Subject: I have found a CD that I think you would enjoy
Lost in Translation
Genres: Dance & Electronic, World Music, Jazz, Special Interest, New Age, Pop, Rock
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A disappointing descent into common "New Age"
dandurand | 12/18/1998
(2 out of 5 stars)
"Maybe he was worried about being confused with his brother. Or maybe the record company was putting the screws to him. But after the soulful explorations of "Voices" and his subsequent efforts, Roger Eno took a turn toward New Age sewage. I see now there were hints of it on "The Familiar," but I never thought R. Eno would resort to the New Age gloss that chokes "Lost in Translation.""
Looper | Ft. Calhoun, NE. | 06/13/2000
(5 out of 5 stars)
"You could see it coming in "The Familiar". Roger Eno has finally made the best album of His career; He hasn't done anything that comes even close to this pinnacle since. This album is somewhat like a Roger Eno scrapbook; Most of the tracks are less than three minutes long, and they all flow together to create a unified whole. I don't think anyone could match this. A most perfect Album."Sublime beauty combined with unequaled eloquence.""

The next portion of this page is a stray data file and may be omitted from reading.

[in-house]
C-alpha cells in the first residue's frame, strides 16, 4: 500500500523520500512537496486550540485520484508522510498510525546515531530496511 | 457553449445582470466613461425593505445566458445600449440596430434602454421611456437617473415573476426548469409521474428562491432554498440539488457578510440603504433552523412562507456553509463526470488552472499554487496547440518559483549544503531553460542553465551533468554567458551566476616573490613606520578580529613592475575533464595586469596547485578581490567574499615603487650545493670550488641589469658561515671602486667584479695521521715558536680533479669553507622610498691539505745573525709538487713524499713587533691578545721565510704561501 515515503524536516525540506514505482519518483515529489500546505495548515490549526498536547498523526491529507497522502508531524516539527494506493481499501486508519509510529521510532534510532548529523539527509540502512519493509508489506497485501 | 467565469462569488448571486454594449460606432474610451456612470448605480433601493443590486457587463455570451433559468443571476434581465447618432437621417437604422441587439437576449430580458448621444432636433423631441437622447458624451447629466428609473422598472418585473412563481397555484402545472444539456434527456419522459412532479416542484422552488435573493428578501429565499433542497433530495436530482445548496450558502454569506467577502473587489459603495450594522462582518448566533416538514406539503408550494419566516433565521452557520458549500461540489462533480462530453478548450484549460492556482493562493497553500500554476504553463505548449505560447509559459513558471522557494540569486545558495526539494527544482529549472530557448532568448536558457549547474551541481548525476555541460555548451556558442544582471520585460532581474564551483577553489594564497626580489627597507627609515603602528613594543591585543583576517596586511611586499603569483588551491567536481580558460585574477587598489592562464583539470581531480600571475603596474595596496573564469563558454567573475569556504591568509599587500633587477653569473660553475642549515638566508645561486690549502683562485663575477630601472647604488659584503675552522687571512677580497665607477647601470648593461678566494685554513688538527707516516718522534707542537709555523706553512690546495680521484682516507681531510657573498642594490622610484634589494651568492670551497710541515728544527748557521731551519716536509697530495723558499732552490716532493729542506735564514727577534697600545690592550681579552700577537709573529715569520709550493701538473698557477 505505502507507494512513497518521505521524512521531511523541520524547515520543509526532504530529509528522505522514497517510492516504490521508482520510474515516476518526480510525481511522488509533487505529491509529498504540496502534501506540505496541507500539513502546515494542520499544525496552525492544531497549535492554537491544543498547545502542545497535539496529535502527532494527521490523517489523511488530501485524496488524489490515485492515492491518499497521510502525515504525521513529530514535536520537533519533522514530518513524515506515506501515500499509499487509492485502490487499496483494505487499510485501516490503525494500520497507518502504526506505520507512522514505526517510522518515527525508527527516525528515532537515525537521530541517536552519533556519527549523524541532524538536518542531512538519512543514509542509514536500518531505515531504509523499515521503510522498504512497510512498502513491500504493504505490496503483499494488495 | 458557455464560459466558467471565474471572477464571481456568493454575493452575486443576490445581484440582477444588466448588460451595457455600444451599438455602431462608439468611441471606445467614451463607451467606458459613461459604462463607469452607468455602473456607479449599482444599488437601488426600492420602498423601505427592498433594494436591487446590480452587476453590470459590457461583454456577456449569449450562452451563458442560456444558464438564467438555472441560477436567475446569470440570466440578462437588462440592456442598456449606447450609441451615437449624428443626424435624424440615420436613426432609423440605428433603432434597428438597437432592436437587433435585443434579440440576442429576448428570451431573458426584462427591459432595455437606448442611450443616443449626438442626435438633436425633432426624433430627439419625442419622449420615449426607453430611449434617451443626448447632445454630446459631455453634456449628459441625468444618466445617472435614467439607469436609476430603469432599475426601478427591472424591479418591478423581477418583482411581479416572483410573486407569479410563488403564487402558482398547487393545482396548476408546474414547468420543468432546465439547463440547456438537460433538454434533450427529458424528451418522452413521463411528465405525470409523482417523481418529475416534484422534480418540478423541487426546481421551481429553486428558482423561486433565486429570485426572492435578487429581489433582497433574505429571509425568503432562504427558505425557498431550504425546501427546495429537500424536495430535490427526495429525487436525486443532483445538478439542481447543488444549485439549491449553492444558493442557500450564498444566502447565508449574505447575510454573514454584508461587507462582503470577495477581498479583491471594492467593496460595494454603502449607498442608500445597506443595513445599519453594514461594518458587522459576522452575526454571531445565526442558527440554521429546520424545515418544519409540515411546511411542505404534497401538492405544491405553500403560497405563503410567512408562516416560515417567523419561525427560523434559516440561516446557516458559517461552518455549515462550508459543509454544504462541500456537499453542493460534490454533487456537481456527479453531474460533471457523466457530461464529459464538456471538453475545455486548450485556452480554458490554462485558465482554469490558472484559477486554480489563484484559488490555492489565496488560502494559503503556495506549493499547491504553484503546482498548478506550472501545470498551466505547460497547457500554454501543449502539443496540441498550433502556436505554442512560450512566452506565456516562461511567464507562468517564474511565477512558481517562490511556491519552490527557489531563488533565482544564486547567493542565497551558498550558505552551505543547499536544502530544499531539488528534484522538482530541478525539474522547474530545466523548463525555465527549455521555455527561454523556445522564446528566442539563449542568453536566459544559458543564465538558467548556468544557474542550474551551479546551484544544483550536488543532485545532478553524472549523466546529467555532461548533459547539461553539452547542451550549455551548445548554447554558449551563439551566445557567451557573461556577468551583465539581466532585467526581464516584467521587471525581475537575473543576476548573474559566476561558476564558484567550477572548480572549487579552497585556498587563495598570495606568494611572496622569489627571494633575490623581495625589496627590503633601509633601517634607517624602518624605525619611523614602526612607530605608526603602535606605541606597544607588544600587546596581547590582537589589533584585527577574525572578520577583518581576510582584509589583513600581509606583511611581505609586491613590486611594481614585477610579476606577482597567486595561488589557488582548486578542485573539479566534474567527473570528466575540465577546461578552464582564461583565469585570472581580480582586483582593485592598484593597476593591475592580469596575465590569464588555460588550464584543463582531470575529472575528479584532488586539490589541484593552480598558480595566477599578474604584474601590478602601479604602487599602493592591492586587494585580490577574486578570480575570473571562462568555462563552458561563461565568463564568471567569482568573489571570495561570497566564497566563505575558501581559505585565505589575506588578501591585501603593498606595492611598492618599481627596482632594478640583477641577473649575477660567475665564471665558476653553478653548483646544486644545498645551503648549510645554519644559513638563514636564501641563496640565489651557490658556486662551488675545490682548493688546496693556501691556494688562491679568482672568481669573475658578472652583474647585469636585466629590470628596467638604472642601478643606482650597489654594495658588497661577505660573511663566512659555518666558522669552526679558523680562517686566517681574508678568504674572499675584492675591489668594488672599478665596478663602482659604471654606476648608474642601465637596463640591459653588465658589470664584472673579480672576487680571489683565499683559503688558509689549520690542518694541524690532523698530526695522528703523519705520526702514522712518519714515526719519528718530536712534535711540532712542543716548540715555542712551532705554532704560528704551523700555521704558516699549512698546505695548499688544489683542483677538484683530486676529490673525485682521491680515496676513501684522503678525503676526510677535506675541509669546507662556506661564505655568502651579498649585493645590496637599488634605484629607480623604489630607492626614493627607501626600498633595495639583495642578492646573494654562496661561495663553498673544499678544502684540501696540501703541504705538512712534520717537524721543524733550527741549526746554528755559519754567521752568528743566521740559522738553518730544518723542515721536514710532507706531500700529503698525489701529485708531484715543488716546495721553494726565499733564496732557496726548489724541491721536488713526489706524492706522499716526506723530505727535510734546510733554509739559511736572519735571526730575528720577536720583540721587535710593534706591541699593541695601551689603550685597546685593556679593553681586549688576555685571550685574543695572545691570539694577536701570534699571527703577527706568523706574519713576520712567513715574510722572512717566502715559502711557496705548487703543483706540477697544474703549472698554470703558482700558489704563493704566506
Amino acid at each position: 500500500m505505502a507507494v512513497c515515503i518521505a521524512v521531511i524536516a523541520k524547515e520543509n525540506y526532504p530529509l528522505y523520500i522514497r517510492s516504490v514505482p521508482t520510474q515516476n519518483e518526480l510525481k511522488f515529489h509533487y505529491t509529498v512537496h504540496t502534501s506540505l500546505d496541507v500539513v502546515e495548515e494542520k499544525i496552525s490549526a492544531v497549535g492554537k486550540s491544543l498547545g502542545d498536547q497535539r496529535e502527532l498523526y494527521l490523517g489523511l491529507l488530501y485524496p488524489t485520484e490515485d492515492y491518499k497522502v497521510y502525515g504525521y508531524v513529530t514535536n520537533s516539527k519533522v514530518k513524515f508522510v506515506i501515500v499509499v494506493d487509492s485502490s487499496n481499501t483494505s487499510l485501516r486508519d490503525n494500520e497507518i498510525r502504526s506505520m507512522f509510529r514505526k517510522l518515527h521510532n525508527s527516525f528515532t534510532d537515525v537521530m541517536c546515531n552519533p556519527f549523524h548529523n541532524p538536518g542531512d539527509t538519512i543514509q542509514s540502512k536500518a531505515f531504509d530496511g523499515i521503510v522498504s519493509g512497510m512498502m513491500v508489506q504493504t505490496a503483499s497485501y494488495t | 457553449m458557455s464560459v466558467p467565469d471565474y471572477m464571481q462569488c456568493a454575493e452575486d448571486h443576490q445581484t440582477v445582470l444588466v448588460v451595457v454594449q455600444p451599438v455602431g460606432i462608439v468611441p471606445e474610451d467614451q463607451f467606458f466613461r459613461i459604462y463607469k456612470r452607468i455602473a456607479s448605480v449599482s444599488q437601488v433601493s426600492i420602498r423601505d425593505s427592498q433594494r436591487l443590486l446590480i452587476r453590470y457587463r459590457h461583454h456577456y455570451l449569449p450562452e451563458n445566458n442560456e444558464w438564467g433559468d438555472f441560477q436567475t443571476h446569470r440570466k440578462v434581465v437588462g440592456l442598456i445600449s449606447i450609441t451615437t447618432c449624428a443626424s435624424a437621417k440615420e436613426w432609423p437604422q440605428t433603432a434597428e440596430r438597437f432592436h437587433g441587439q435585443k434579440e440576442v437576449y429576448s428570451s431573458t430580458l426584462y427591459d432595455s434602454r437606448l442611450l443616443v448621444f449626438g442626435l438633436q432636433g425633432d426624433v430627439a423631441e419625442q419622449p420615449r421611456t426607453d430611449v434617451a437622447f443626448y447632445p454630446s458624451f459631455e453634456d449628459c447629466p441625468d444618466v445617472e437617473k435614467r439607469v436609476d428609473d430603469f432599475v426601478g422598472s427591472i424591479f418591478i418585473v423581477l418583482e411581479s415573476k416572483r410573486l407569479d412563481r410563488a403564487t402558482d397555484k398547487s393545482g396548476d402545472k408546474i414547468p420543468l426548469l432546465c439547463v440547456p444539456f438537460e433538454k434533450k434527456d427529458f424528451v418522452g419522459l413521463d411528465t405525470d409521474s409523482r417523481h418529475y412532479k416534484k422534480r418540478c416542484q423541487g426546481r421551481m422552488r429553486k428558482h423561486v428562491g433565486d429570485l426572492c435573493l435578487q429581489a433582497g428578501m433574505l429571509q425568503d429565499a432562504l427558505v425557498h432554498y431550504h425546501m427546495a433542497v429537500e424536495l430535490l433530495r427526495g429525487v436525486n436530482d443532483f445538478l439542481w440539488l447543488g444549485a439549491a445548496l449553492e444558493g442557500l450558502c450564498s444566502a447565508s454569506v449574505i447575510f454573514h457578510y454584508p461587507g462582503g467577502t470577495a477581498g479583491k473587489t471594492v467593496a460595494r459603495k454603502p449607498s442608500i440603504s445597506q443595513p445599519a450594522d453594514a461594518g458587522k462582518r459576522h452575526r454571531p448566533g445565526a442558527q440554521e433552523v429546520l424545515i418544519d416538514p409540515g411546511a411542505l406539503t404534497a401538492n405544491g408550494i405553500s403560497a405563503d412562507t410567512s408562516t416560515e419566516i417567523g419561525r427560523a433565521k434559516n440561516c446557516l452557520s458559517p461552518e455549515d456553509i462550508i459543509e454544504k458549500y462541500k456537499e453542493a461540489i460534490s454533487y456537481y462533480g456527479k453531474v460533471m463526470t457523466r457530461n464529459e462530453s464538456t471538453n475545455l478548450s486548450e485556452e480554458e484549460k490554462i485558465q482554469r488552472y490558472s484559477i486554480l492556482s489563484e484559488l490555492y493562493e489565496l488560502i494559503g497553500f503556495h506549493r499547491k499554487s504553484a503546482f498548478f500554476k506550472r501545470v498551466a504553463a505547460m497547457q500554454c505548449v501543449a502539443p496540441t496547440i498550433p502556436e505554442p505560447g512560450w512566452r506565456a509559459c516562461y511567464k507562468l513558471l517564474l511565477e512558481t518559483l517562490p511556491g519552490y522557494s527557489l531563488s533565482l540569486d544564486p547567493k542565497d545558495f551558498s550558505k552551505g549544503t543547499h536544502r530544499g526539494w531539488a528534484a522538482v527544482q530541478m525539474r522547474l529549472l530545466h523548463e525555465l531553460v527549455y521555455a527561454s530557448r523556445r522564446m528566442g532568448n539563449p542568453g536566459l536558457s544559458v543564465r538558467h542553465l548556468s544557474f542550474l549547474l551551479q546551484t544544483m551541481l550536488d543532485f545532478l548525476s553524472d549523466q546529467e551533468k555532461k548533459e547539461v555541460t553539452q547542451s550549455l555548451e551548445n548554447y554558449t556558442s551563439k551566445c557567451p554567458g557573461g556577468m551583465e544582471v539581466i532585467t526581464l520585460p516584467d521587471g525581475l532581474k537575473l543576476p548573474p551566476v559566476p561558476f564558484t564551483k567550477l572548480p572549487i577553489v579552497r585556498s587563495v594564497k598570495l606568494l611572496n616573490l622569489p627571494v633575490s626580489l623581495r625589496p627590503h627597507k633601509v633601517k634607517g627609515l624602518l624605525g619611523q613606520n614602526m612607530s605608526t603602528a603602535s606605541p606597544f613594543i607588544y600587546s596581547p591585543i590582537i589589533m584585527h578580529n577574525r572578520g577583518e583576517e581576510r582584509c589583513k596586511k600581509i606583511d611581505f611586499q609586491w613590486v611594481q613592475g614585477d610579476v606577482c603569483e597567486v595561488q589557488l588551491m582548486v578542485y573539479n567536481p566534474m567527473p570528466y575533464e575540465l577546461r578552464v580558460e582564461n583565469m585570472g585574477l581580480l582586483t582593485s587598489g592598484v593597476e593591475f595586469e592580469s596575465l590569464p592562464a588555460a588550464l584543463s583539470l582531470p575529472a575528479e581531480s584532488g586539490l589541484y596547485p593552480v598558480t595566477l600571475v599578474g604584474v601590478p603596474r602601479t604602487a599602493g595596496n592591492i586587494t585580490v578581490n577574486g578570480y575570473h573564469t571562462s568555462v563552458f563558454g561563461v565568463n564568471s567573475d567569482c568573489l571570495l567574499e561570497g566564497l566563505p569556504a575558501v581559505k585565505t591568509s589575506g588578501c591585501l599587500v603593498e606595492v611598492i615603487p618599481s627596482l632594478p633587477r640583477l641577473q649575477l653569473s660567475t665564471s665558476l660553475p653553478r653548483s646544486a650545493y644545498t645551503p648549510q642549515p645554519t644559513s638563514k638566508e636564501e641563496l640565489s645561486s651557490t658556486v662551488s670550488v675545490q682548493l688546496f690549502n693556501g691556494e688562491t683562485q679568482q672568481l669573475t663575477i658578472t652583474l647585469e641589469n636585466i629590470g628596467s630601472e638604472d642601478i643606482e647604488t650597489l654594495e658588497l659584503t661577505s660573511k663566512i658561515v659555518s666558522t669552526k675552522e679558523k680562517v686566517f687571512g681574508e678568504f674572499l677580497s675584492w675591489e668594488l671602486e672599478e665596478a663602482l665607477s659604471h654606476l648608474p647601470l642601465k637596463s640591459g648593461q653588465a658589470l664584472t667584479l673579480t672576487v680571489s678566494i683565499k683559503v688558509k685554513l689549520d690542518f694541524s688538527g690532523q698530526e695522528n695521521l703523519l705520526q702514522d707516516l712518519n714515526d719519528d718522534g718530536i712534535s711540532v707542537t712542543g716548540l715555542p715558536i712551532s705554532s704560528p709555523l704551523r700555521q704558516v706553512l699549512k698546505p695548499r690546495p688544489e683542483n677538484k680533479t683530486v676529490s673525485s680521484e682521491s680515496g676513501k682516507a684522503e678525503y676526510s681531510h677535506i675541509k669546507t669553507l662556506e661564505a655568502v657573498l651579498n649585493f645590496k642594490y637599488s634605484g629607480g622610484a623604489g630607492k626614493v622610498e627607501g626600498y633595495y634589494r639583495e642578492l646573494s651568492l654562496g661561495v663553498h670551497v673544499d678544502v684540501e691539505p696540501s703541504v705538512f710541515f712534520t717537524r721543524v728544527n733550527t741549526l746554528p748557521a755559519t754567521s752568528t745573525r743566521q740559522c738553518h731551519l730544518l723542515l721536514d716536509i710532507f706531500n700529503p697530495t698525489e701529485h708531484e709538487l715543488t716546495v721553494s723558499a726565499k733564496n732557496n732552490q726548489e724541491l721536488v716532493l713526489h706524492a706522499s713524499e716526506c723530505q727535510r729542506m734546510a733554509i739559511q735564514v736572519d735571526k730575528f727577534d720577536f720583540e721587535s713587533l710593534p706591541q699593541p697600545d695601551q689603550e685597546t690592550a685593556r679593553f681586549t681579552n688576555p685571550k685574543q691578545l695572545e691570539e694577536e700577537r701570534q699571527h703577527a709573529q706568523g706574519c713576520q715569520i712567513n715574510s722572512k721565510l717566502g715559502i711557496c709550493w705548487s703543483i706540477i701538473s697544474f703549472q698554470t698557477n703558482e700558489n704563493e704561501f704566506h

Inexplicable But Sublime
dandurand | detroit | 12/17/2005
(5 out of 5 stars)
"Perhaps he is an acquired taste or maybe I'm just strange (or both) but I have felt for years that Roger Eno is vastly underappreciated. His work on Music For Films and with brother Brian on "Apollo", are exquisite. "Lost In Translation" is exquisite as well; and hard to describe. It's said to be based on the writings of some medieval heretic no one's ever heard of; okay. The music reflects no heresy, it is a flow of musical consciousness that seems as if it came from the angels; fun-loving, Latin singing angels. Piano and Farfisa organ predominate, and Eno's gentle ethereal piano style creates the otherworldly atmosphere. Other instruments are used sparingly to great effect; an occasional horn, some strings, synthesizer, snare drum, and then there are the voices. Several of the tracks feature shimmeringly beautiful chantlike harmonies. They are sung in Latin by what could be monks (though no monks appear in the credits). The vocals are not a gimmick, a pretense or a mockery. they just are. They are essential to the weird, joyful, mournful grandeur of this very strange, original and breathtaking CD. Simply put "Lost In Translation" by Roger Eno is one of a kind."